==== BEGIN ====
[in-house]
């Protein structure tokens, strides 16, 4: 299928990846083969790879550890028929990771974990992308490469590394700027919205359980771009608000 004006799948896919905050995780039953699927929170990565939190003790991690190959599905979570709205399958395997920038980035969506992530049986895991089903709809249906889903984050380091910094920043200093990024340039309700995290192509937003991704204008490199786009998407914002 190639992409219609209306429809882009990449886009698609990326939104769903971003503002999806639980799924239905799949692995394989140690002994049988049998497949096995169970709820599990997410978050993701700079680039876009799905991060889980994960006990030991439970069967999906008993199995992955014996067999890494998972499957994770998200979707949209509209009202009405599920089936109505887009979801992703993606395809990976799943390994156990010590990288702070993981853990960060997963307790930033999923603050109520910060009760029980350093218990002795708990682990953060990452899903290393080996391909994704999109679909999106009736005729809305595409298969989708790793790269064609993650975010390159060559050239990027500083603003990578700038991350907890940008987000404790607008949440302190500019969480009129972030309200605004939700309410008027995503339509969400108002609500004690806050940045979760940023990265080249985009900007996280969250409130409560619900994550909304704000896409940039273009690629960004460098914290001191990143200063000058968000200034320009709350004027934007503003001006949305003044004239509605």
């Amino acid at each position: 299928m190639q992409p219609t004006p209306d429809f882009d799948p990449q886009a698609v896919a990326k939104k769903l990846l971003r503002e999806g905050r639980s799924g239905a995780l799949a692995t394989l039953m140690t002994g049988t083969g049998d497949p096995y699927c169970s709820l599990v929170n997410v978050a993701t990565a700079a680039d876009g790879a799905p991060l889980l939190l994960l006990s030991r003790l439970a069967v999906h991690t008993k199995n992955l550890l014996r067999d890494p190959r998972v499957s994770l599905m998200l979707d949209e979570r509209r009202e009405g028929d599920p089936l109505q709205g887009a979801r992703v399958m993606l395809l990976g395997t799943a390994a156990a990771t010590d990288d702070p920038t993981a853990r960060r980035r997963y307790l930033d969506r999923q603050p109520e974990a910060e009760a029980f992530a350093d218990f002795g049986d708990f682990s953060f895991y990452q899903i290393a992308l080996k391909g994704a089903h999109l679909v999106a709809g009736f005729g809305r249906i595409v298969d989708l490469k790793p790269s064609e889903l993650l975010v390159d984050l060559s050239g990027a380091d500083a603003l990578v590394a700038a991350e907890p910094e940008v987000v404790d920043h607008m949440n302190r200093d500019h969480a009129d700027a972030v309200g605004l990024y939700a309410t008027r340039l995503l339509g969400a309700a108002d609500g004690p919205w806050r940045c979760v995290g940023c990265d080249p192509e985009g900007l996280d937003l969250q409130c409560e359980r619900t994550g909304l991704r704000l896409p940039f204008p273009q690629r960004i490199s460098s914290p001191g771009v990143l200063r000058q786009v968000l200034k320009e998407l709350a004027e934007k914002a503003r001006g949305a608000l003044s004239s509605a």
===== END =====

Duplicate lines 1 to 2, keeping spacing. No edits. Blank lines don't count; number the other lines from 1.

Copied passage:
[in-house]
């Protein structure tokens, strides 16, 4: 299928990846083969790879550890028929990771974990992308490469590394700027919205359980771009608000 004006799948896919905050995780039953699927929170990565939190003790991690190959599905979570709205399958395997920038980035969506992530049986895991089903709809249906889903984050380091910094920043200093990024340039309700995290192509937003991704204008490199786009998407914002 190639992409219609209306429809882009990449886009698609990326939104769903971003503002999806639980799924239905799949692995394989140690002994049988049998497949096995169970709820599990997410978050993701700079680039876009799905991060889980994960006990030991439970069967999906008993199995992955014996067999890494998972499957994770998200979707949209509209009202009405599920089936109505887009979801992703993606395809990976799943390994156990010590990288702070993981853990960060997963307790930033999923603050109520910060009760029980350093218990002795708990682990953060990452899903290393080996391909994704999109679909999106009736005729809305595409298969989708790793790269064609993650975010390159060559050239990027500083603003990578700038991350907890940008987000404790607008949440302190500019969480009129972030309200605004939700309410008027995503339509969400108002609500004690806050940045979760940023990265080249985009900007996280969250409130409560619900994550909304704000896409940039273009690629960004460098914290001191990143200063000058968000200034320009709350004027934007503003001006949305003044004239509605």